Tuesday, September 08, 2009
















THE POSSIBILITY OF EVERYTHING - AN INTERVIEW WITH HOPE EDELMAN

Amazing author, mother, wife and human, Hope Edelman, has a new book coming out, THE POSSIBILITY OF EVERYTHING. Can enough be made of that title alone? It's the story of a week she and her husband spent with their then three-year-old daughter, Maya in Belize, where they sought help in separating their daughter from her imaginary friend gone bad.

If you did not have a chance to watch the trailer yesterday, you may want to do that now by clicking here.


1) Tell us about what was going on with your little girl when she was three, that made you consider doing something that you would never thought you'd consider. You said her imaginary friend had gotten out of hand, can you tell us more about that?

My daughter developed an imaginary friend rather suddenly right around her third birthday. Everyone told me it was developmentally appropriate—I’d even had one myself, at the same age—but something about her attachment to him didn’t feel quite right to me from the start. She would act out and blame him, and would talk at great length about how and where he and others like him lived (“on the big cold island with no one to protect them”).

I reacted the same way most mothers would, I suppose: first I went looking for information in my childcare books, then I spoke with the preschool teacher, and then I consulted with our pediatrician. When her behavior became more unusual, talking to him and about him much of the time, I consulted with a therapist friend who specialized in children. She offered a logical, psychological explanation about how kids split their egos at this age, but again, it didn’t feel like the answer. In the midst of all this, our babysitter, who was from Nicaragua, assessed the situation and concluded that my daughter had a spirit attached to her that needed to be removed. It sounded wacky to me, but I trusted her, and was willing to give it a try. Carmen performed a very simple ritual, and it seemed to help. That was the first time I thought, Huh. Maybe there’s some other way of looking at this situation that might be useful. Then, right before we left for Belize my daughter became sick with a virus that wouldn’t go away. When she started telling us the friend didn’t want her to get well, that’s when things moved from being just creepy to being frightening for me.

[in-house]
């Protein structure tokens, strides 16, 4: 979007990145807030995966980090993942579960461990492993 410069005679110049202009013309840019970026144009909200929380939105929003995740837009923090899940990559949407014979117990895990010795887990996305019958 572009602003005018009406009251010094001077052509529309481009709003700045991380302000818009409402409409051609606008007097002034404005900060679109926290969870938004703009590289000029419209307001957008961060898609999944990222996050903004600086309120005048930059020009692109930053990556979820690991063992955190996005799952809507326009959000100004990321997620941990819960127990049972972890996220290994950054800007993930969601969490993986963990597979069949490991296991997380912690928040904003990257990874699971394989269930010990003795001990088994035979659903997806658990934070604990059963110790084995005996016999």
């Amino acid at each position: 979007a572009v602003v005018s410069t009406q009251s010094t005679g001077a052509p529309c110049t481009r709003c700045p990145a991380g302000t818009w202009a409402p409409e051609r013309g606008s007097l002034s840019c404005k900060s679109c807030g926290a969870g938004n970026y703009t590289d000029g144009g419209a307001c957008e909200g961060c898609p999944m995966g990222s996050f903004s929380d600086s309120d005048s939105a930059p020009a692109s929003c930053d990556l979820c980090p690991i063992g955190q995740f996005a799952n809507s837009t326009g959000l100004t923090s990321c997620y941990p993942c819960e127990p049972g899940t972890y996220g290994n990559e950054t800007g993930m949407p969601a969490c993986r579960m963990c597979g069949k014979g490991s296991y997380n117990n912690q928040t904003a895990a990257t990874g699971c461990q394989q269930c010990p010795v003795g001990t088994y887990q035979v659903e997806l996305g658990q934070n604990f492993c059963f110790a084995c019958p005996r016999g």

Still, I think it’s important to look at both my daughter’s behavior and my reaction to it in the larger context. At the time, I was a terribly homesick New Yorker transplanted to Los Angeles; my husband was working backbreaking hours at an internet start-up and I was left to raise our daughter mostly alone; and my once-thriving career was virtually at a standstill. Plus, the world around me seemed to have gone beserk. A million people were fleeing from Belgrade during an attempt to overthrow Milosevic, a U.S. navy carrier was attacked by terrorists off the coast of Yemen, and then the disputed Bush-Gore November election took place. I badly needed to experience some magic at that time, and I can’t say that didn’t influence the way I was experiencing and interpreting the events around me.